2017 Directors Guild of America Nominees
This afternoon, the Directors Guild of America announced their nomination selections for Outstanding Directorial Achievement in Feature Film - in a year which sees five first-time nominees for the distinction.
Damien Chazelle, La La Land
Garth Davis, Lion
Barry Jenkins, Moonlight
Kenneth Lonergan, Manchester by the Sea
Denis Villeneuve, Arrival
First off, Damien Chazelle for La La Land seems like a shoo-in at this point, based on all the success and acclaim the film has garnered over the past couple of months, and it would be wise to bet on him succeeding here as well. The fact that Chazelle was able to topple over his competition at the Golden Globes this past Sunday in the category of Best Director, helping La La Land to succeed in capturing a new ceremony sweep record of 7 wins, only adds to his chances.
Easily the most curious choice here has to be Garth Davis for Lion - this year's major awards player from the Weinstein Company that has seemed to miss the mark, both with critics and audiences. While Lion isn't a bad film per se, Davis can't help but feel out of his element here, with the film being his feature debut (his follow-up film Mary Magdalene has already wrapped production and should be ready for next award season), and his placement could have been replaced with dozens upon dozens of more experienced candidates.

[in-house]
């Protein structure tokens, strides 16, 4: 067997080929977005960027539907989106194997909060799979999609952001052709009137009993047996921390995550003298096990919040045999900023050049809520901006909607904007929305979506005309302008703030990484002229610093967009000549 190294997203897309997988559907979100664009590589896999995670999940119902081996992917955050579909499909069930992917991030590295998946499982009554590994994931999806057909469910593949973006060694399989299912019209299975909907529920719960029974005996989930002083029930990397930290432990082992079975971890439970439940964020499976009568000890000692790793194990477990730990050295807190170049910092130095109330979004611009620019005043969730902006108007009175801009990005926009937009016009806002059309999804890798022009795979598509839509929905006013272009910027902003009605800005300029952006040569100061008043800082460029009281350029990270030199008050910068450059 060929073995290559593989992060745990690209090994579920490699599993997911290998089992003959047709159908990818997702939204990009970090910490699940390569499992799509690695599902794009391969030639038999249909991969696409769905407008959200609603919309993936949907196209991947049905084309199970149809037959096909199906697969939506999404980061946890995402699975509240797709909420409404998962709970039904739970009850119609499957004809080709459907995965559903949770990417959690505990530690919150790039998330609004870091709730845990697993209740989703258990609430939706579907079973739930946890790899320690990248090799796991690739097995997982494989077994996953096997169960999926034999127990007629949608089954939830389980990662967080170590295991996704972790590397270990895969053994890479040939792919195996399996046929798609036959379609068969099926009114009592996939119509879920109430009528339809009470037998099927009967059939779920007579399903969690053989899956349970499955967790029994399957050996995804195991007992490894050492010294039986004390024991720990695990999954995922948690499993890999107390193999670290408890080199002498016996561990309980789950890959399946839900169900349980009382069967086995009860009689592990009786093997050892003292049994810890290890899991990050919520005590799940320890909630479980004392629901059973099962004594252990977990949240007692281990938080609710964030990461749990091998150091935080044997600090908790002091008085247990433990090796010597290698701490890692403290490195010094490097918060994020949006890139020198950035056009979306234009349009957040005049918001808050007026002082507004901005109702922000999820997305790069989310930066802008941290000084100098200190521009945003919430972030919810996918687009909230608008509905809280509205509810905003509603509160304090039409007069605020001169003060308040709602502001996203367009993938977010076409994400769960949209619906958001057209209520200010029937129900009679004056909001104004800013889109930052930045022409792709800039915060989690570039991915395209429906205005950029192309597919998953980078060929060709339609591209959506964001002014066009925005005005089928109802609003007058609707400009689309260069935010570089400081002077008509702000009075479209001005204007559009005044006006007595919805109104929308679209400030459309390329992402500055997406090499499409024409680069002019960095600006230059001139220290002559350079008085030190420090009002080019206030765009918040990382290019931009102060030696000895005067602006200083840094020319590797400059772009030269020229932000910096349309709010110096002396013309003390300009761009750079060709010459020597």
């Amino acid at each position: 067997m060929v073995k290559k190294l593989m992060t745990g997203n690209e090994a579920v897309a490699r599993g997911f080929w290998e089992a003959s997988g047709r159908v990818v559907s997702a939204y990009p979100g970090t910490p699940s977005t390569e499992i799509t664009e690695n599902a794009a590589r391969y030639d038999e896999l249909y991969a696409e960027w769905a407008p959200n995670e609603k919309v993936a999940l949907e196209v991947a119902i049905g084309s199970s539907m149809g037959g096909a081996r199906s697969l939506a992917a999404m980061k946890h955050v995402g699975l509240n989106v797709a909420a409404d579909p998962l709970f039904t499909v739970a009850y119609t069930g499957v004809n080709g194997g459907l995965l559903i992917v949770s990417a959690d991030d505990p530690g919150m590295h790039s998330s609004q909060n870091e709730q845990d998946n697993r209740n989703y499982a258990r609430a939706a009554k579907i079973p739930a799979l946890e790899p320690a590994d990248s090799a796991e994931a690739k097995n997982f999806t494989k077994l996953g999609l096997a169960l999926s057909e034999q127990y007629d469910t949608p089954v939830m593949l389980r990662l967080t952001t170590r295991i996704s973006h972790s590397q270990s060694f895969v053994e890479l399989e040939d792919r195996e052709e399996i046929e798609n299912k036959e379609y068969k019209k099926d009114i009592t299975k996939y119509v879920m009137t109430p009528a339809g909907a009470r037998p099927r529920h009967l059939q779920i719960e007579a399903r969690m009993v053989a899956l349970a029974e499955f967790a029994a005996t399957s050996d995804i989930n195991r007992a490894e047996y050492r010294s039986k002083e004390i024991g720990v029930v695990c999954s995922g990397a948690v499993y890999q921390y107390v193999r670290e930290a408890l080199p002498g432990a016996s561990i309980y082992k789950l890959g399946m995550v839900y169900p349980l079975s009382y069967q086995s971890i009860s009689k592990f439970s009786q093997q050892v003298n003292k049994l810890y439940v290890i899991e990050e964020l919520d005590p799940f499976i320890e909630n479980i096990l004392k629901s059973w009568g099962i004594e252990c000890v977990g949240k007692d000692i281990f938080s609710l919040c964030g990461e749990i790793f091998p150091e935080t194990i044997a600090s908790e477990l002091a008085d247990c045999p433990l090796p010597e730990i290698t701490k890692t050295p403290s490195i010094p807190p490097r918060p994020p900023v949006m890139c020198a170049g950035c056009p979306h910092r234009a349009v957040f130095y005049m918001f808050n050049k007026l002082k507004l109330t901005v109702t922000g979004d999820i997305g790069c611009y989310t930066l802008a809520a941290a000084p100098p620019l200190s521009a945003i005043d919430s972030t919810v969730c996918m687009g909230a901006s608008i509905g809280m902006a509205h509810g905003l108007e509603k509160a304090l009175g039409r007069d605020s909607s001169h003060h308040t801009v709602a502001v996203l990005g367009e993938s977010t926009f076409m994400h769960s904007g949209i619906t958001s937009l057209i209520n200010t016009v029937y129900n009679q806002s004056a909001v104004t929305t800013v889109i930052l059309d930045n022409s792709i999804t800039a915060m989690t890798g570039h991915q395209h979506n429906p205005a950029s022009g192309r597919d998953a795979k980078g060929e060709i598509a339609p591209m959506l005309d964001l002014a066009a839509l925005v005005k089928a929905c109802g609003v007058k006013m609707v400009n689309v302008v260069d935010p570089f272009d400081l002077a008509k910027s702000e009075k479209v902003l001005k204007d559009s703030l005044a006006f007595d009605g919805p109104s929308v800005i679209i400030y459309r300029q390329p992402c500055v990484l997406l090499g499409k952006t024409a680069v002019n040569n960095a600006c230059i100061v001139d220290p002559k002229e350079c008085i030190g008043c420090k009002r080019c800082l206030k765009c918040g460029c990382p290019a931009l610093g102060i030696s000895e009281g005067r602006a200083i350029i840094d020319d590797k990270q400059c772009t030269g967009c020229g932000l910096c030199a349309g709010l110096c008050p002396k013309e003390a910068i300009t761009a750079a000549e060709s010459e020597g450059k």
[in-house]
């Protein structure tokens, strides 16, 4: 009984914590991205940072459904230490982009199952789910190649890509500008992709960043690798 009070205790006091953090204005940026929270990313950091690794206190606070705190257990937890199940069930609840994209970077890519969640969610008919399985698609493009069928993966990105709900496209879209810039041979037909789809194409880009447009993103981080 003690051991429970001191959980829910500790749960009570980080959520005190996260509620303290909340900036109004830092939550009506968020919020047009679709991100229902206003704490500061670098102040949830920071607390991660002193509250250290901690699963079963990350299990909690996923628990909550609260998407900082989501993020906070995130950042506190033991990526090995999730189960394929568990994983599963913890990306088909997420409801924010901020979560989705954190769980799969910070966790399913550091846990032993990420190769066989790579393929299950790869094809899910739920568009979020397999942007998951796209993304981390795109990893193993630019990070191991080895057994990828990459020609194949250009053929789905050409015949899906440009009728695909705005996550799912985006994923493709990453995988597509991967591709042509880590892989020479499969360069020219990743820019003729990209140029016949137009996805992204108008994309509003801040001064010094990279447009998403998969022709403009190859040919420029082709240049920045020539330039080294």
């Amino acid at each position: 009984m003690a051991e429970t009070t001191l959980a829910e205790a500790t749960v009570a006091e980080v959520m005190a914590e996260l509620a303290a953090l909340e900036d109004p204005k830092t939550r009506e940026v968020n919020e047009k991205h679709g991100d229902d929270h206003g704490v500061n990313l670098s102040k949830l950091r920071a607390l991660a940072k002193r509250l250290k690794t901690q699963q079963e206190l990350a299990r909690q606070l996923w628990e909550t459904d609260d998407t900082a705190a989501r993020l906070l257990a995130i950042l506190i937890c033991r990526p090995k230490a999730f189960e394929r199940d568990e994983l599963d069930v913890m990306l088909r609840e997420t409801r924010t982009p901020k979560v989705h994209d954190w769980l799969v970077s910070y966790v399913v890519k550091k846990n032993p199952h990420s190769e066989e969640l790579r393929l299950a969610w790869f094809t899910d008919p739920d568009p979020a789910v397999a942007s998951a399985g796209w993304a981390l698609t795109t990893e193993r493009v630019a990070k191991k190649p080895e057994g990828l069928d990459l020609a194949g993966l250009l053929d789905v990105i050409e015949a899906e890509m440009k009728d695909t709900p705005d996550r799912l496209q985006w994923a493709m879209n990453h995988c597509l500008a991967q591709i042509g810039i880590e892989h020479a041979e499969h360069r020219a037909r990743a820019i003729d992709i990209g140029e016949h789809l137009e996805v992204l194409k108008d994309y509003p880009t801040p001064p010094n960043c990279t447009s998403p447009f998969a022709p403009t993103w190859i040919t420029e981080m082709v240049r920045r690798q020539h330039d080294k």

Elsewhere, Barry Jenkins for Moonlight picks up a well deserved nod, furthering the frontrunner status for the film and its direct competition with La La Land. Jenkins' film possesses the most unique and distinct directorial vision of the bunch here, so giving him his due for the film would be more than deserving to say the least.
Just as well, Kenneth Lonergan for Manchester by the Sea, also highly acclaimed and up for many of the same awards as the former films. Lonergan's tenacity as a director has been well documented by his fellow cast and crew, and while Manchester is only his third feature to date, it possesses just the right amount of professional calibre for the DGA to appreciate.
Finally, Denis Villeneuve for Arrival, the first Canadian director to be nominated for this category in seven years (since Jason Reitman for Up in the Air). Arrival was the rare film which became a critical and box office smash, and Villeneuve's career has certainly elevated enough in recent years to be worthy of such an honour. His next sci-fi tentpole lade Runner 2049 opening later this fall will surely mark his transformation into a mainstream Hollywood director, but one with a determined sense of style and expertise. He could certainly be the underdog in this category to watch out for.
At this point, it would be safe to bet on Damien Chazelle for taking the DGA award, but things may change considerably over the next few weeks, once other guilds (as well as the Oscars) lay out their own nominees and in the process, changing the overall possible outcome.